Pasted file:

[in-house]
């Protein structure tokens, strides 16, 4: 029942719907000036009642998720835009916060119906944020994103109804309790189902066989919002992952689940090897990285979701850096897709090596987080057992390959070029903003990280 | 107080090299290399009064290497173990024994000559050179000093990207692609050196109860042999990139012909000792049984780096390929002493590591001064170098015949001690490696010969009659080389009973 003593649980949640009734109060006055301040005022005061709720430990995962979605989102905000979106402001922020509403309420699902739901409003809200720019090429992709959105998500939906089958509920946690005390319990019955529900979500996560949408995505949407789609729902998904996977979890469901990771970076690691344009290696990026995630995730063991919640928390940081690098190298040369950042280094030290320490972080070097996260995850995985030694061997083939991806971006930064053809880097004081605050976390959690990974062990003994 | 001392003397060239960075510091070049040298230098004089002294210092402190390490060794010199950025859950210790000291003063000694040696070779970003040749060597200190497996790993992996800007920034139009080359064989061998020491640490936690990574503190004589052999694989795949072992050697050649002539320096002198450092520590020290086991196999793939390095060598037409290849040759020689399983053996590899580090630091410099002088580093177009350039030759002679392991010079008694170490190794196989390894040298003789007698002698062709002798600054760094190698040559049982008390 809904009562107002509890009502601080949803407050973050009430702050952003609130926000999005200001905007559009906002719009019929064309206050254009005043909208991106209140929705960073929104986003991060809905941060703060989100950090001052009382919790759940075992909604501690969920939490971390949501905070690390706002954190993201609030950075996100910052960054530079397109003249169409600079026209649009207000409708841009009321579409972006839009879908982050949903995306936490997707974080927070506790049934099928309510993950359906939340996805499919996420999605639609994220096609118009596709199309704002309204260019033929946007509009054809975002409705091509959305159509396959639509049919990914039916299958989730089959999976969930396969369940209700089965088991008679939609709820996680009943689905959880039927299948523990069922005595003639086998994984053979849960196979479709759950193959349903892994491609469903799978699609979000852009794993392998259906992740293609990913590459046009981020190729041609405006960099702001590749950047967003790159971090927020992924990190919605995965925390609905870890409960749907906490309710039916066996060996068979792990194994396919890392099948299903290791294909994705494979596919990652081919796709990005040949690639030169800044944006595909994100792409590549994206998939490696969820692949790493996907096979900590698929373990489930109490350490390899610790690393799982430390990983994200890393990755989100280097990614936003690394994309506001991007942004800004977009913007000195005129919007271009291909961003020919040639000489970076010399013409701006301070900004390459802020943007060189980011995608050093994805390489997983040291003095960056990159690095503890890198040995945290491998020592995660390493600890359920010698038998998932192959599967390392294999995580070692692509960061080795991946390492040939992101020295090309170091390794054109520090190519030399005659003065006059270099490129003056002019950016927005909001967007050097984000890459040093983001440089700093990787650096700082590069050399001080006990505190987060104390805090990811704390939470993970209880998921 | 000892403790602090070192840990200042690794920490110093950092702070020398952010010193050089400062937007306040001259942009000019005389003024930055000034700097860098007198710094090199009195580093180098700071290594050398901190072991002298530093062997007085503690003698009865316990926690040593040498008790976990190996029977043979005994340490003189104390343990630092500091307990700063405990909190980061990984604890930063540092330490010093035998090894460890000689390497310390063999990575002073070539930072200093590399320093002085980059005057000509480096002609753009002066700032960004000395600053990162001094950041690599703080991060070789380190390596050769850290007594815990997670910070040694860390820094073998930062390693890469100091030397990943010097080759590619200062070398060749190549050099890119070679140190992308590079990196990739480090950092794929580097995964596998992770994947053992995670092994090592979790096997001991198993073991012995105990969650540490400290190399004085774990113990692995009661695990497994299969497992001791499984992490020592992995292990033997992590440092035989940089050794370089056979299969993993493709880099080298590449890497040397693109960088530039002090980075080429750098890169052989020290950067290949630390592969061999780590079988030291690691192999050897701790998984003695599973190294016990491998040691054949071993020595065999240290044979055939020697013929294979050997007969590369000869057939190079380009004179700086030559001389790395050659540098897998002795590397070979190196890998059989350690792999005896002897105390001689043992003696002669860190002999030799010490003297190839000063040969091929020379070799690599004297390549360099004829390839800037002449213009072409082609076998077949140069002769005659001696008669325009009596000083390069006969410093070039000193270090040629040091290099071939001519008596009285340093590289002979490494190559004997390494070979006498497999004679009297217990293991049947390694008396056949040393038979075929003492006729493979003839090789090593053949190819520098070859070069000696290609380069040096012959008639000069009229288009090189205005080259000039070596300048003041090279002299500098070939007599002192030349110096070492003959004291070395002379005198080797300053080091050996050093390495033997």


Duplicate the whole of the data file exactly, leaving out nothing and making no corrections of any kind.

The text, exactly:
[in-house]
């Protein structure tokens, strides 16, 4: 029942719907000036009642998720835009916060119906944020994103109804309790189902066989919002992952689940090897990285979701850096897709090596987080057992390959070029903003990280 | 107080090299290399009064290497173990024994000559050179000093990207692609050196109860042999990139012909000792049984780096390929002493590591001064170098015949001690490696010969009659080389009973 003593649980949640009734109060006055301040005022005061709720430990995962979605989102905000979106402001922020509403309420699902739901409003809200720019090429992709959105998500939906089958509920946690005390319990019955529900979500996560949408995505949407789609729902998904996977979890469901990771970076690691344009290696990026995630995730063991919640928390940081690098190298040369950042280094030290320490972080070097996260995850995985030694061997083939991806971006930064053809880097004081605050976390959690990974062990003994 | 001392003397060239960075510091070049040298230098004089002294210092402190390490060794010199950025859950210790000291003063000694040696070779970003040749060597200190497996790993992996800007920034139009080359064989061998020491640490936690990574503190004589052999694989795949072992050697050649002539320096002198450092520590020290086991196999793939390095060598037409290849040759020689399983053996590899580090630091410099002088580093177009350039030759002679392991010079008694170490190794196989390894040298003789007698002698062709002798600054760094190698040559049982008390 809904009562107002509890009502601080949803407050973050009430702050952003609130926000999005200001905007559009906002719009019929064309206050254009005043909208991106209140929705960073929104986003991060809905941060703060989100950090001052009382919790759940075992909604501690969920939490971390949501905070690390706002954190993201609030950075996100910052960054530079397109003249169409600079026209649009207000409708841009009321579409972006839009879908982050949903995306936490997707974080927070506790049934099928309510993950359906939340996805499919996420999605639609994220096609118009596709199309704002309204260019033929946007509009054809975002409705091509959305159509396959639509049919990914039916299958989730089959999976969930396969369940209700089965088991008679939609709820996680009943689905959880039927299948523990069922005595003639086998994984053979849960196979479709759950193959349903892994491609469903799978699609979000852009794993392998259906992740293609990913590459046009981020190729041609405006960099702001590749950047967003790159971090927020992924990190919605995965925390609905870890409960749907906490309710039916066996060996068979792990194994396919890392099948299903290791294909994705494979596919990652081919796709990005040949690639030169800044944006595909994100792409590549994206998939490696969820692949790493996907096979900590698929373990489930109490350490390899610790690393799982430390990983994200890393990755989100280097990614936003690394994309506001991007942004800004977009913007000195005129919007271009291909961003020919040639000489970076010399013409701006301070900004390459802020943007060189980011995608050093994805390489997983040291003095960056990159690095503890890198040995945290491998020592995660390493600890359920010698038998998932192959599967390392294999995580070692692509960061080795991946390492040939992101020295090309170091390794054109520090190519030399005659003065006059270099490129003056002019950016927005909001967007050097984000890459040093983001440089700093990787650096700082590069050399001080006990505190987060104390805090990811704390939470993970209880998921 | 000892403790602090070192840990200042690794920490110093950092702070020398952010010193050089400062937007306040001259942009000019005389003024930055000034700097860098007198710094090199009195580093180098700071290594050398901190072991002298530093062997007085503690003698009865316990926690040593040498008790976990190996029977043979005994340490003189104390343990630092500091307990700063405990909190980061990984604890930063540092330490010093035998090894460890000689390497310390063999990575002073070539930072200093590399320093002085980059005057000509480096002609753009002066700032960004000395600053990162001094950041690599703080991060070789380190390596050769850290007594815990997670910070040694860390820094073998930062390693890469100091030397990943010097080759590619200062070398060749190549050099890119070679140190992308590079990196990739480090950092794929580097995964596998992770994947053992995670092994090592979790096997001991198993073991012995105990969650540490400290190399004085774990113990692995009661695990497994299969497992001791499984992490020592992995292990033997992590440092035989940089050794370089056979299969993993493709880099080298590449890497040397693109960088530039002090980075080429750098890169052989020290950067290949630390592969061999780590079988030291690691192999050897701790998984003695599973190294016990491998040691054949071993020595065999240290044979055939020697013929294979050997007969590369000869057939190079380009004179700086030559001389790395050659540098897998002795590397070979190196890998059989350690792999005896002897105390001689043992003696002669860190002999030799010490003297190839000063040969091929020379070799690599004297390549360099004829390839800037002449213009072409082609076998077949140069002769005659001696008669325009009596000083390069006969410093070039000193270090040629040091290099071939001519008596009285340093590289002979490494190559004997390494070979006498497999004679009297217990293991049947390694008396056949040393038979075929003492006729493979003839090789090593053949190819520098070859070069000696290609380069040096012959008639000069009229288009090189205005080259000039070596300048003041090279002299500098070939007599002192030349110096070492003959004291070395002379005198080797300053080091050996050093390495033997």